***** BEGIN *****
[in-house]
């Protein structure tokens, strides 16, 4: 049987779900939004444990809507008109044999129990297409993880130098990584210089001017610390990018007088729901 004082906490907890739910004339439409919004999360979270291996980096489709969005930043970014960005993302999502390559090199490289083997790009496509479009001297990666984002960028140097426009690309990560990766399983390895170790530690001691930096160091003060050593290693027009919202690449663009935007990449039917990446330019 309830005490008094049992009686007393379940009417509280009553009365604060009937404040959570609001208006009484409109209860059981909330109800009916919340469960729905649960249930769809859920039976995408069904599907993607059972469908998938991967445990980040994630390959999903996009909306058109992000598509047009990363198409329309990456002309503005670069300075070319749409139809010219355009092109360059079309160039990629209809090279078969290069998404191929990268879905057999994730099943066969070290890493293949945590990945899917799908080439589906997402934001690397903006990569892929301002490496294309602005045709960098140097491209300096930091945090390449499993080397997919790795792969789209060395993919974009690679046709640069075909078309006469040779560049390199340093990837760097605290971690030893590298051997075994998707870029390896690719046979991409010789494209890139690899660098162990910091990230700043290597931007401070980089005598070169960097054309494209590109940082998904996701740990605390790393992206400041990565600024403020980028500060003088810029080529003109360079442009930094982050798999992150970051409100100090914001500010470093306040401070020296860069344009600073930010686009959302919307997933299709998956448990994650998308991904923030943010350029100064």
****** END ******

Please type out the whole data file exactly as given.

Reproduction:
[in-house]
């Protein structure tokens, strides 16, 4: 049987779900939004444990809507008109044999129990297409993880130098990584210089001017610390990018007088729901 004082906490907890739910004339439409919004999360979270291996980096489709969005930043970014960005993302999502390559090199490289083997790009496509479009001297990666984002960028140097426009690309990560990766399983390895170790530690001691930096160091003060050593290693027009919202690449663009935007990449039917990446330019 309830005490008094049992009686007393379940009417509280009553009365604060009937404040959570609001208006009484409109209860059981909330109800009916919340469960729905649960249930769809859920039976995408069904599907993607059972469908998938991967445990980040994630390959999903996009909306058109992000598509047009990363198409329309990456002309503005670069300075070319749409139809010219355009092109360059079309160039990629209809090279078969290069998404191929990268879905057999994730099943066969070290890493293949945590990945899917799908080439589906997402934001690397903006990569892929301002490496294309602005045709960098140097491209300096930091945090390449499993080397997919790795792969789209060395993919974009690679046709640069075909078309006469040779560049390199340093990837760097605290971690030893590298051997075994998707870029390896690719046979991409010789494209890139690899660098162990910091990230700043290597931007401070980089005598070169960097054309494209590109940082998904996701740990605390790393992206400041990565600024403020980028500060003088810029080529003109360079442009930094982050798999992150970051409100100090914001500010470093306040401070020296860069344009600073930010686009959302919307997933299709998956448990994650998308991904923030943010350029100064």